• 2. Re: Map zip codes joins with every filter selection - very slow
            Tim Latendress



            Thanks so much for taking the time to give such an extremely thorough explanation and creating a workbook to boot! Our machines (at least until this Fall) are 32-bit with 4Gb RAM -- 2.5Gb is used by an assortment of system services -- and so your explanation of the amount of data being cached (or probably not being cached in my case) is very helpful. I was also curious to know why there were 500k records being joined from the zip codes data source and now have the answer to that question too.


            I have a much better understanding of what is being done and will certainly make use of the techniques you provided. Thanks again for your help!




            • 3. Re: Map zip codes joins with every filter selection - very slow
              Richard Leeke

              By the way, in putting that example together I did notice that it was re-reading the database quite a few times for me, too. That seemed to be triggered by certain types of changes I made to the workbook - which presumably caused it to need to refresh its cached view of the ZipCodes. I didn't take the time to try to work out why. Just flagging that simply moving to 64 bit won't make the issue go away completely.


              Also, I should point out that all of that explanation of what is going on is just my interpretation of what I've seen by observation and looking at the logs - I'm fairly sure it's close, but I may have got some of the details a bit wrong.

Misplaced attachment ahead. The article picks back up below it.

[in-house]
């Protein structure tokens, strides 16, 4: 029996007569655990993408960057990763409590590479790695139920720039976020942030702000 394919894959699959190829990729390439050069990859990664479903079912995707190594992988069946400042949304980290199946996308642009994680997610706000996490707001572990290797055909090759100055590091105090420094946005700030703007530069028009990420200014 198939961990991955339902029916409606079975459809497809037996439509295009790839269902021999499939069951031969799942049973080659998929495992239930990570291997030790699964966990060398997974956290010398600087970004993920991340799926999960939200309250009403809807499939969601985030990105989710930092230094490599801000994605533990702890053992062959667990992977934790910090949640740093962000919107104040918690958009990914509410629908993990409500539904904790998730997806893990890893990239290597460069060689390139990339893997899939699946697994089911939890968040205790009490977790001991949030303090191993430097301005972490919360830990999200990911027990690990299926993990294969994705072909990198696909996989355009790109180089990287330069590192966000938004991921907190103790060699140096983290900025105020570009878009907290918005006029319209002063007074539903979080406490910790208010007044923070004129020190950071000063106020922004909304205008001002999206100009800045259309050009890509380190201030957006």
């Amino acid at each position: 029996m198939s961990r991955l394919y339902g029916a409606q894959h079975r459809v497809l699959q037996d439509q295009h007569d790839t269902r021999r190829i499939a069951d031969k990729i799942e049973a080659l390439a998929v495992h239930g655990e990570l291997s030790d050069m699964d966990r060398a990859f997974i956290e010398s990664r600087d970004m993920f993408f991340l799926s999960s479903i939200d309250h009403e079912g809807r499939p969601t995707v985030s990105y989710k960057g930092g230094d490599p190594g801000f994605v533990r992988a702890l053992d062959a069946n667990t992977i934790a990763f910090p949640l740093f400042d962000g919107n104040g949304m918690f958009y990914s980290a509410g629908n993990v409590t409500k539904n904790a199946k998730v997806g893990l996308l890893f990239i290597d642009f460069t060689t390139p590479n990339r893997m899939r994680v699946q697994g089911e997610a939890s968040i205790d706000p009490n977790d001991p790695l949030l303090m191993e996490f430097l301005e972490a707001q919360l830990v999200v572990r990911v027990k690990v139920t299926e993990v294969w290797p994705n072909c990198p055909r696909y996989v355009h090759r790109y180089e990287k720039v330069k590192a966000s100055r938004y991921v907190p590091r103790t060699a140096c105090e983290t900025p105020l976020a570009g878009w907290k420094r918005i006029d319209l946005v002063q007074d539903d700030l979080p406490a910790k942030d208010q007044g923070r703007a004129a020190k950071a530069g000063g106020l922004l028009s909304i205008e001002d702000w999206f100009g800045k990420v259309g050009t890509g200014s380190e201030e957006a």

• 4. Re: Map zip codes joins with every filter selection - very slow
                Richard Leeke

                FYI, this should be MUCH better in 7.0.4 which has just come out. Tableau no longer retrieves multiple copies of the zip codes for the synonyms, so geocoding is much quicker, especially for zip codes.

                • 5. Re: Map zip codes joins with every filter selection - very slow
                  Tim Latendress

                  Thanks for the heads up! I downloaded, installed and re-opened the orignal workbook and performance is fanatastic. Again, I appreciate the assistance.

                  • 6. Re: Map zip codes joins with every filter selection - very slow

                    I am using Tableau 7.0.2 to map zip codes of a set of locations in the U.S. The end result is so slow (700 entries) that I had to turn off the automatic updates on the filter. Additionally, the map seems to require my users to be connected to the internet. Can anyone direct me to two things:

                    1) How I can have all of the US state maps and full country map available inside the packaged workbook so users don;t have to be online, AND

                    2) A way to speed this up so I can turn on the automatic filter refresh to make my users happy.

                    • 7. Re: Map zip codes joins with every filter selection - very slow
                      Shawn Wallwork

                      Tracey, I can answer #2 for you: download and install the maintenance update 7.0.4 immediately! It is considerably faster.